Archive for December, 2008

Really interesting to be back at my old church last night. I went for a couple of reasons – principally because my friend (and my daughter’s Godfather) – Alan – is now the curate there. He was preaching and I haven’t had chance to hear him before now as there’s always a clash with our community gathering. He was good!

Anyway – it gave me an opportunity to reflect a little on my spiritual journey over the last few years since I was there. I’ve grown tired of expending negative energy and it’s not my place to judge others so that’s not what this is about. Nevertheless something helpful occurred to me.

It seems to me that many conservative forms of Christianity are predicated on the idea that God is always somewhere else. We are waiting for God to come to us and the problem to be overcome is how to get God to ‘show up’ – we have got to get closer to God or get God closer to us. And there are all kinds of ways we hope we might be able to go that.

I used to think like that too. But over the last few years there has been a seismic shift going on in my spirituality. Now I would say that God is always present. The problem then is not about getting God to come to us (and at this time of year we are particularly mindful of how the incarnation reveals God’s presence with us) but about waking up from our sleep and becoming mindful and aware of God’s already-present presence. The problem is not that God is not here, the problem is that we are not aware of God being here.

Spiritual practice helps deepen our awareness of God being right here, right now.


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I know Eckhart Tolle is a somewhat controversial figure – deemed dangerous by conservative Christians, a bit ‘new-age’ to others, and probably doesn’t lean deeply enough into any one tradition to satisfy purists – but I really enjoy his stuff. I think he is talking about contemplation but using his own language.

But we should be grown up enough to not require people to speak to us in the language we are used to.

Richard Rohr has written a short paper on Tolle which makes interesting reading. You can find it here. His main gist is that Tolle isn’t claiming to be a Christian teacher so we shouldn’t judge him as one. Tolle is teaching us HOW to see not WHAT we should see – he leaves that open. I think that’s a really helpful way of engaging with Tolle.

Anyway – I am half way through his latest book – ‘A New Earth‘ – and finding it really helpful. His main point (so far) is that what prevents us from really seeing reality as it is is the various constructs of the ego. And that our major task is to deconstruct the ego through developing awareness. This will allow who we really are to emerge. Our true nature is buried under layers of egoic mental constructs – roles etc.

As we go deeper in meditation and contemplation we will develop the ability to open up critical distance between our true and false selves and be able to step back and become more aware of the ego games we play. Tolle’s assertion is that such awareness will automatically dissolve the ego.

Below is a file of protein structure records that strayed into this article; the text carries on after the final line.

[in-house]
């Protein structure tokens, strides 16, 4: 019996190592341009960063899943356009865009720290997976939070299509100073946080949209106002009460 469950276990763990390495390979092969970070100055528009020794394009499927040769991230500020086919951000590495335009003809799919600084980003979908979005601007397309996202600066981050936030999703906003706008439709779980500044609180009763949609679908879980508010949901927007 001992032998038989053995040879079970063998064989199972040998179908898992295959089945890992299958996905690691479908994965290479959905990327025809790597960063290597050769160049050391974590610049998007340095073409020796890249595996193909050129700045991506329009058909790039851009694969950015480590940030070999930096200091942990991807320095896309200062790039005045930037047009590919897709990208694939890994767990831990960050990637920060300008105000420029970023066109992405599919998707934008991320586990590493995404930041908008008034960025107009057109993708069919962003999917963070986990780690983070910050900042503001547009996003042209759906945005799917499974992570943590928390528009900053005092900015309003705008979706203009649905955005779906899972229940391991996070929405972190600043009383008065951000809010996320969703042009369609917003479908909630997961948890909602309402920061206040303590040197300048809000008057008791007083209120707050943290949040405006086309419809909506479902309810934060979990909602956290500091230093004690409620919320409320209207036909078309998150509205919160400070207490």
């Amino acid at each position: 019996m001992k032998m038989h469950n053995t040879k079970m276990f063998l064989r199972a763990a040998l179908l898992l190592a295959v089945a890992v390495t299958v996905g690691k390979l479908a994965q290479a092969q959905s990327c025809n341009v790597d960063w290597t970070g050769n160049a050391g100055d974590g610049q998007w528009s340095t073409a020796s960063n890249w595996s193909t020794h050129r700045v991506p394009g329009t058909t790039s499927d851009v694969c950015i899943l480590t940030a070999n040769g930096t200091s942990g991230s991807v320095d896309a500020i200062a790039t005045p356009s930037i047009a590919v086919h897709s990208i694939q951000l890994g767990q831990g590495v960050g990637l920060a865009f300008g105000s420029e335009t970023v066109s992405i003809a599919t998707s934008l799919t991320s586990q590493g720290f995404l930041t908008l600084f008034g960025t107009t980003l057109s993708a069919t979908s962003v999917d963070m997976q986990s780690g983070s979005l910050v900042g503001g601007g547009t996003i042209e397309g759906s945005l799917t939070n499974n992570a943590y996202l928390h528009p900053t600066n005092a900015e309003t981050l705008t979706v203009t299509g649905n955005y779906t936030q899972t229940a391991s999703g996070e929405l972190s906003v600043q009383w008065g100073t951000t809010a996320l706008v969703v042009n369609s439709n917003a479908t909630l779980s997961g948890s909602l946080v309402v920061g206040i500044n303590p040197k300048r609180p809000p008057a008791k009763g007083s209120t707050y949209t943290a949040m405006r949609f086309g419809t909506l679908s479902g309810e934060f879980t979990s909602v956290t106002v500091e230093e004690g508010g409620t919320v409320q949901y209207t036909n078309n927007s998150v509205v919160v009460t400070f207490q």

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Posture – Part 2

If you’re keen to explore this issue of posture in prayer further (by the way, in this blog I will be using the terms ‘prayer’ and ‘meditation’ interchangeably unless I say otherwise), then here are some very practical points.

I have not yet managed the full lotus but I am using the half lotus as shown in the picture on the left. It’s brilliant for keeping the back straight and opening up deeper breathing. Here’s a few things to note:

  • it will be quite uncomfortable at first – but don’t give up, it gets easier
  • your bottom needs to be raised – pile up some cushions or even better get yourself a meditation cushion (see below)
  • both of your knees need to touch the floor – this is worth saying as when you first start using this position one of your knees will want to be off the ground. You have to lean forward to get your knees on the deck
  • it’s worth taking your time to get into the position but once you get settled resist the urge to change position – it’s a form of distraction
  • it can be quite helpful to wear shorts or similar as clothing around the legs can get in the way (but it’s winter at the moment!!)

Getting into the Position

  • get into the position by sitting on your cushion and extending both legs straight out in front of you. Then bring one of your thighs up to your chest, twist the leg and put the foot on the thigh of the other leg. Then bring the still-straight leg up and under and adjust until both knees are on the ground. The higher foot will move down from the thigh until it is resting on the calf of the other leg
  • the most important thing is that your spine is absolutely straight